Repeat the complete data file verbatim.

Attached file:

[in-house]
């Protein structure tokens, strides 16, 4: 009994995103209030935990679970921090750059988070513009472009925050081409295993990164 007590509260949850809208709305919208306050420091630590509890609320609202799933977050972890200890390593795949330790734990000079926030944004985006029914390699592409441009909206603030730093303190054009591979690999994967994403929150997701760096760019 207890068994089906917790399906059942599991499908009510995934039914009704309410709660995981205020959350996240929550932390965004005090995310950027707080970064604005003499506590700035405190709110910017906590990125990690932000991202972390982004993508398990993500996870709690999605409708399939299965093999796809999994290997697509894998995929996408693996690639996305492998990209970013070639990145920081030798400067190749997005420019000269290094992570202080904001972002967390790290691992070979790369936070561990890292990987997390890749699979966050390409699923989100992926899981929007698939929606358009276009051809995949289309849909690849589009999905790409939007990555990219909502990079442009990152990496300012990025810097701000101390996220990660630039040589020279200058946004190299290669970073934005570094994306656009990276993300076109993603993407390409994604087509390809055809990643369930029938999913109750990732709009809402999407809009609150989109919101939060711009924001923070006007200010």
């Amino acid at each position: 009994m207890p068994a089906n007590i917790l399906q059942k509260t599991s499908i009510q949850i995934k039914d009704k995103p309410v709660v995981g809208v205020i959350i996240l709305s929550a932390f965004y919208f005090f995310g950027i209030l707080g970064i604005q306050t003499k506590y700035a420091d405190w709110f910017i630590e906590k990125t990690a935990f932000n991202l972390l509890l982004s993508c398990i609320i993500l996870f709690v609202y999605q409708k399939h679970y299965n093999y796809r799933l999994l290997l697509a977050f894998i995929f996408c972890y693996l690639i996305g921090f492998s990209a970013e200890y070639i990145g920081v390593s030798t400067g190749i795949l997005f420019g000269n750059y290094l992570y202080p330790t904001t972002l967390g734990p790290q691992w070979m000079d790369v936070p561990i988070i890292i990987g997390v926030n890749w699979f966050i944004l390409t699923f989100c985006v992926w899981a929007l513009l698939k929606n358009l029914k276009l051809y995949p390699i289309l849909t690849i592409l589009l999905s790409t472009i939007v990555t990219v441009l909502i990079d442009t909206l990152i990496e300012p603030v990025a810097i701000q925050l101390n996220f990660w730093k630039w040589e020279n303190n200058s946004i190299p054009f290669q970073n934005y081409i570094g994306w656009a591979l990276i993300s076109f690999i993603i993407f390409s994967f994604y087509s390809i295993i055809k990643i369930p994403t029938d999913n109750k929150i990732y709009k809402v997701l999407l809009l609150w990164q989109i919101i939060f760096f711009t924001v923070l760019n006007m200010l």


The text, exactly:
[in-house]
């Protein structure tokens, strides 16, 4: 009994995103209030935990679970921090750059988070513009472009925050081409295993990164 007590509260949850809208709305919208306050420091630590509890609320609202799933977050972890200890390593795949330790734990000079926030944004985006029914390699592409441009909206603030730093303190054009591979690999994967994403929150997701760096760019 207890068994089906917790399906059942599991499908009510995934039914009704309410709660995981205020959350996240929550932390965004005090995310950027707080970064604005003499506590700035405190709110910017906590990125990690932000991202972390982004993508398990993500996870709690999605409708399939299965093999796809999994290997697509894998995929996408693996690639996305492998990209970013070639990145920081030798400067190749997005420019000269290094992570202080904001972002967390790290691992070979790369936070561990890292990987997390890749699979966050390409699923989100992926899981929007698939929606358009276009051809995949289309849909690849589009999905790409939007990555990219909502990079442009990152990496300012990025810097701000101390996220990660630039040589020279200058946004190299290669970073934005570094994306656009990276993300076109993603993407390409994604087509390809055809990643369930029938999913109750990732709009809402999407809009609150989109919101939060711009924001923070006007200010």
């Amino acid at each position: 009994m207890p068994a089906n007590i917790l399906q059942k509260t599991s499908i009510q949850i995934k039914d009704k995103p309410v709660v995981g809208v205020i959350i996240l709305s929550a932390f965004y919208f005090f995310g950027i209030l707080g970064i604005q306050t003499k506590y700035a420091d405190w709110f910017i630590e906590k990125t990690a935990f932000n991202l972390l509890l982004s993508c398990i609320i993500l996870f709690v609202y999605q409708k399939h679970y299965n093999y796809r799933l999994l290997l697509a977050f894998i995929f996408c972890y693996l690639i996305g921090f492998s990209a970013e200890y070639i990145g920081v390593s030798t400067g190749i795949l997005f420019g000269n750059y290094l992570y202080p330790t904001t972002l967390g734990p790290q691992w070979m000079d790369v936070p561990i988070i890292i990987g997390v926030n890749w699979f966050i944004l390409t699923f989100c985006v992926w899981a929007l513009l698939k929606n358009l029914k276009l051809y995949p390699i289309l849909t690849i592409l589009l999905s790409t472009i939007v990555t990219v441009l909502i990079d442009t909206l990152i990496e300012p603030v990025a810097i701000q925050l101390n996220f990660w730093k630039w040589e020279n303190n200058s946004i190299p054009f290669q970073n934005y081409i570094g994306w656009a591979l990276i993300s076109f690999i993603i993407f390409s994967f994604y087509s390809i295993i055809k990643i369930p994403t029938d999913n109750k929150i990732y709009k809402v997701l999407l809009l609150w990164q989109i919101i939060f760096f711009t924001v923070l760019n006007m200010l």